These equations show how the balance of payments stands in relation to national income in social accounting. Only the current account of the balance of payments is directly involved in the computation of either national income at factor cost or of national disposable income.2 The items in the capital account do not come into the picture.
Changes in stocks; donations
These equations hold even if part of the exports recorded in the balance of payments are not currently produced but have come from existing stocks and inventories, e.g., exports of surplus property and reparations in the form of capital equipment. These exports do not, of course, create income in the exporting country and are really of the nature of capital transactions. But, if they are listed as current exports in the current account of the balance of payments, they would be exactly offset by a simultaneous domestic disinvestment in the national income account. That is to say, the positive export item in such cases is exactly canceled out in the social accounting by an item of negative investment, and there is thus no change in national income. Nor does it matter if imports entered in the balance of payments do not always drain off the income-creating expenditures of domestic residents up to their full recorded value, as when government imports are distributed to the domestic population at prices below cost. For in these cases any divergence between the domestic expenditure on imported goods and services and the actual cost of imports may be regarded as being exactly offset by a corresponding increase in government expenditure in the form of subsidy to the consumers of these imports. That is to say, the negative import item is partly or completely canceled out by a simultaneous increase in the positive item of government subsidies, and to that extent national income will not be reduced by the import in question.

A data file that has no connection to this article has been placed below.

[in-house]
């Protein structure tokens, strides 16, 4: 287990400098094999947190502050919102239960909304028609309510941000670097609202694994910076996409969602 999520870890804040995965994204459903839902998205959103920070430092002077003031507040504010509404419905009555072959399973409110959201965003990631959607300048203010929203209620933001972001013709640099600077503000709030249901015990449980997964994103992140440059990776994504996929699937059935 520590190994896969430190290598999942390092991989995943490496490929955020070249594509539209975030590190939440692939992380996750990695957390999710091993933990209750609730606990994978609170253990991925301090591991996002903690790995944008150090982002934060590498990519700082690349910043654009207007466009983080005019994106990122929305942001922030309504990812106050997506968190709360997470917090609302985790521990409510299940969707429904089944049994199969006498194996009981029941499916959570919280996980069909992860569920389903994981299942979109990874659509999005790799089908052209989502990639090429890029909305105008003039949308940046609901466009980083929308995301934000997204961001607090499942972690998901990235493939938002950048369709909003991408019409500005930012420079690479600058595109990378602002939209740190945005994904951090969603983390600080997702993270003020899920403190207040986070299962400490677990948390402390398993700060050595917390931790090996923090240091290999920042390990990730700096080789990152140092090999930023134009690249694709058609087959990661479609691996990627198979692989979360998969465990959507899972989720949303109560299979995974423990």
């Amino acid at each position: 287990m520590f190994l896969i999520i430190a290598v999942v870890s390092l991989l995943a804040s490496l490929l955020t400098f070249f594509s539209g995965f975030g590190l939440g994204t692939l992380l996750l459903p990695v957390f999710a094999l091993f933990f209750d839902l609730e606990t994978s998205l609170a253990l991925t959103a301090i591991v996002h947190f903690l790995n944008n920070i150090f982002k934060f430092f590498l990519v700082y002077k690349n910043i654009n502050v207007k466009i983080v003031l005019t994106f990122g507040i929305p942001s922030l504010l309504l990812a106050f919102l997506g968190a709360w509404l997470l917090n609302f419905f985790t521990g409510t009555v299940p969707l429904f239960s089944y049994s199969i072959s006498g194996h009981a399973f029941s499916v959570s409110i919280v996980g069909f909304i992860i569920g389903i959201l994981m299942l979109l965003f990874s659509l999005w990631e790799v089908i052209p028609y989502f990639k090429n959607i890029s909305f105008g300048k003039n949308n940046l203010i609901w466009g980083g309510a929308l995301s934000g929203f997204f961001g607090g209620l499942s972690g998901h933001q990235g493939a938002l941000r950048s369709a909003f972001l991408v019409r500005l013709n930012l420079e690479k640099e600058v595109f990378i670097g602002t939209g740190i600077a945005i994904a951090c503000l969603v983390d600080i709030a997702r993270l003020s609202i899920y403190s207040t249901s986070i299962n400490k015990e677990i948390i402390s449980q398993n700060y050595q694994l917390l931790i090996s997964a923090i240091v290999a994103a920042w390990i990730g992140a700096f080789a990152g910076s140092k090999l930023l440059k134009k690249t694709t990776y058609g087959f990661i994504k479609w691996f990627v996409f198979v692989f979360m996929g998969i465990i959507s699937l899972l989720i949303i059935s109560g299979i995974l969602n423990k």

Imports such as UNRRA relief goods, which are assumed to be distributed free to the domestic population, usually take the form of a donation by a foreign government to the domestic government. There is then a contra-entry of donation in the current account of the balance of payments. The whole transaction may be analyzed for the purpose of social accounting as follows: It may be assumed that the donation first increases the transfer income of the recipient government in the national disposable income. Then this item of national disposable income is spent to subsidize the import of relief goods and thus also becomes an item in national income at factor cost. But in national income at factor cost the new item of subsidy will be exactly offset by a corresponding negative import item. Thus, there will be no change in national income at factor cost. The only remaining effect is in the national disposable income where the transfer income of government registers an increase equal to the donation. As pointed out above, however, only the national income at factor cost—which is identical to the value of net national product and net national expenditure at factor cost—is relevant for the determination of output, employment, and prices. Therefore, the whole transaction will have no direct inflationary or deflationary effect upon domestic output and prices, even though national disposable income would register a rise.3
Capital and gold movements
With all these precautions in mind, the balance in the current account of the balance of payments may be regarded, from the point of view of social accounting, as the net contribution (positive or negative according as the balance is a surplus or a deficit) of the balance of payments to the flow of domestic national disposable income. Items in the capital account may be ignored entirely as mere contra-entries of the balance on current account. For, according to the principles of social accounting, international capital transactions merely change the form of assets and liabilities of the domestic residents; that is to say, a capital export is an exchange of domestic capital assets for foreign assets, or more generally an increase of foreign assets (or a decrease of foreign liabilities) against a decrease in domestic assets (or an increase in domestic liabilities); a capital import is an exchange of domestic liabilities for foreign liabilities, or more generally an increase of foreign liabilities (or a decrease of foreign assets) against a decrease in domestic liabilities (or an increase in domestic assets). Such transactions by themselves, therefore, do not create incomes. Furthermore, since the balance of payments must always balance, the balance on capital account must always equal and be opposite in sign to the balance on current account. In other words, export surplus plus net “donations” is identical with net capital export or net foreign investment. Thus, if the effect of the balance on current account upon domestic income is analyzed, there is no need to repeat the analysis with respect to the capital account.